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Boffins build Cyborg beetles, fly them by remote control

Experiment gives a whole new meaning to 'software bugs'

Video Scientists working at the edge of the creepy have demonstrated fine-grained remote control of critters known as giant flower beetles, with the idea that they could carry payloads into difficult places in activities like search and rescue.

The boffins have shown off their test subjects being instructed to take off, turn and hover all under wireless control, without any tethering wires.

The researchers attached wireless controllers onto the beetles to investigate the function of a muscle, called the “coleopteran third axillary sclerite (3Ax) muscle” that's long been known to be associated with the folding of wings.

By recording neuromuscular data as the bugs flew, the boffins found that the 3Ax muscle is also critical to steering – and that meant by controlling it, the scientists could also get better precision in remotely-controlling the beetles' turns.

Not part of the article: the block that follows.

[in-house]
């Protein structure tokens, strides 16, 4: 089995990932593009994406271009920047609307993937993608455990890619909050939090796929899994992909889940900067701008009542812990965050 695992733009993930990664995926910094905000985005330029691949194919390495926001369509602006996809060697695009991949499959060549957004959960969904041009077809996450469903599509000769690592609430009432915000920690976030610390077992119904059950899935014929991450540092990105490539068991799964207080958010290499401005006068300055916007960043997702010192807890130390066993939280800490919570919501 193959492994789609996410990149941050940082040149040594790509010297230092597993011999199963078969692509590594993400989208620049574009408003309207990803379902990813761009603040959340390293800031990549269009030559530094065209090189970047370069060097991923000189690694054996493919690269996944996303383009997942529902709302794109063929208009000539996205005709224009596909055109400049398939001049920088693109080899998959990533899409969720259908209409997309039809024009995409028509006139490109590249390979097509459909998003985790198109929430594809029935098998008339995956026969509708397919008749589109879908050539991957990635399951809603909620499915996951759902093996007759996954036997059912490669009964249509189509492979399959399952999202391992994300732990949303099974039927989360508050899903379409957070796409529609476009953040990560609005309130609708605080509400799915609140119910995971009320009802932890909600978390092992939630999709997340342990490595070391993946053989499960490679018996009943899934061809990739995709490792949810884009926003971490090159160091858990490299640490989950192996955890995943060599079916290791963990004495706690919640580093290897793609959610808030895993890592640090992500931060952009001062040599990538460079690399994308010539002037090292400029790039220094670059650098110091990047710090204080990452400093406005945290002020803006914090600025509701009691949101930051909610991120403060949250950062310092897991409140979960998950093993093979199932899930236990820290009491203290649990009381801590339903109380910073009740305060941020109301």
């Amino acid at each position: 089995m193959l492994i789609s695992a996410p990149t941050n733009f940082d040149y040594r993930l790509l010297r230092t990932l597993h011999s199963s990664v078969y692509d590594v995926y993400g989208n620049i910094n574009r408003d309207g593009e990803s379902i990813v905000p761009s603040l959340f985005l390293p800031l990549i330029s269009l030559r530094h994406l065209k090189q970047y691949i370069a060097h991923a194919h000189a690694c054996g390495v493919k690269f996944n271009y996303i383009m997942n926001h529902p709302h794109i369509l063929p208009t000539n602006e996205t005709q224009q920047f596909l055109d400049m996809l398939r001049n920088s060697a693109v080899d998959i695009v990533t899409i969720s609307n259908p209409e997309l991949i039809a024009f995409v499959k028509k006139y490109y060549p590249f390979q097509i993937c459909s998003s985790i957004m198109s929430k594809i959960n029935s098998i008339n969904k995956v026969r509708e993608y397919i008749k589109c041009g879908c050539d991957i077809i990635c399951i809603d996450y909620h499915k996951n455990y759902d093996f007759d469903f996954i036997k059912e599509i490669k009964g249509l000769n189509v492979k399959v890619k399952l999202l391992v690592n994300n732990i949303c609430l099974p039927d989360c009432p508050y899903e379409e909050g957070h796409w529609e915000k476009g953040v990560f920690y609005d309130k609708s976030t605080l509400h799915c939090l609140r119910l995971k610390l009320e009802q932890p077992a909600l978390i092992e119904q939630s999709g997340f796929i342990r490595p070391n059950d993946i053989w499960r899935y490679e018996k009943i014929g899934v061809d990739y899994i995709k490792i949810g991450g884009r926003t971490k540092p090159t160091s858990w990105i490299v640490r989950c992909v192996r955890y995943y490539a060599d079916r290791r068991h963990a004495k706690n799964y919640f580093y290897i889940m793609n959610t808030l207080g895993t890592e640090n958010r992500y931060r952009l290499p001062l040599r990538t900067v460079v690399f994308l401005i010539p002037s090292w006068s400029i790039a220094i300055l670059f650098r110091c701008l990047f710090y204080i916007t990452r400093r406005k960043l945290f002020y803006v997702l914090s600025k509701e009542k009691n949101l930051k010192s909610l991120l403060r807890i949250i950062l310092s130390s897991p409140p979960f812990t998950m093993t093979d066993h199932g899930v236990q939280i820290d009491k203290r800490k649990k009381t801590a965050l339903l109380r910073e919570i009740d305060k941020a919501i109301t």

In the university's release, Berkeley electrical engineering associate professor Michel Maharbiz says the other important achievement was to get the radio/computer combo small enough that the beetles could fly untethered, without the risk that a wire back to a controller would interfere with their natural flight motions.

To control the six-centimetre, eight gram beetles, the researchers put together an off-the-shelf microcontroller with built-in wireless transceiver. Six electrodes are connected to the Mecynorrina torgata's optic lobe and flight muscles.

With the 3.9V lithium battery, the whole kit weighs under 1.5 grams, and according to Hirotaka Sato of the Nanyang Technological University in Singapore (who began the work at Berkeley), there's still enough payload available to add a microphone and thermal sensors.

“With this technology, we could safely explore areas not accessible before, such as the small nooks and crevices in a collapsed building,” Sato says.

The work is being published in the journal Current Biology. ®

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